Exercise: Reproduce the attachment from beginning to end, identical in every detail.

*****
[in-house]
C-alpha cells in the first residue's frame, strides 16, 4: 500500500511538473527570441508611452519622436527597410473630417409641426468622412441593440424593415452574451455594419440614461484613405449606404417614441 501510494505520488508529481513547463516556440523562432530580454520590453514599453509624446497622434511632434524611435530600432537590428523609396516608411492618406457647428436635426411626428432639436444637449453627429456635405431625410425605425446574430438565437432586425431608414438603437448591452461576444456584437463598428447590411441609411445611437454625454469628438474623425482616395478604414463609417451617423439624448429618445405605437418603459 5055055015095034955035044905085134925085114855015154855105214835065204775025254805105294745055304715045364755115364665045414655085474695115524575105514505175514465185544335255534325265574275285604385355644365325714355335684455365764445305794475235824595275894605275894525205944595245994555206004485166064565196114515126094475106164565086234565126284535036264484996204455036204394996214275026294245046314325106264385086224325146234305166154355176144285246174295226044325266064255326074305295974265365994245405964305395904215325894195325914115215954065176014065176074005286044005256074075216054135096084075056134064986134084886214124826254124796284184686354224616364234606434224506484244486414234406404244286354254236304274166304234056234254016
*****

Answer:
[in-house]
C-alpha cells in the first residue's frame, strides 16, 4: 500500500511538473527570441508611452519622436527597410473630417409641426468622412441593440424593415452574451455594419440614461484613405449606404417614441 501510494505520488508529481513547463516556440523562432530580454520590453514599453509624446497622434511632434524611435530600432537590428523609396516608411492618406457647428436635426411626428432639436444637449453627429456635405431625410425605425446574430438565437432586425431608414438603437448591452461576444456584437463598428447590411441609411445611437454625454469628438474623425482616395478604414463609417451617423439624448429618445405605437418603459 5055055015095034955035044905085134925085114855015154855105214835065204775025254805105294745055304715045364755115364665045414655085474695115524575105514505175514465185544335255534325265574275285604385355644365325714355335684455365764445305794475235824595275894605275894525205944595245994555206004485166064565196114515126094475106164565086234565126284535036264484996204455036204394996214275026294245046314325106264385086224325146234305166154355176144285246174295226044325266064255326074305295974265365994245405964305395904215325894195325914115215954065176014065176074005286044005256074075216054135096084075056134064986134084886214124826254124796284184686354224616364234606434224506484244486414234406404244286354254236304274166304234056234254016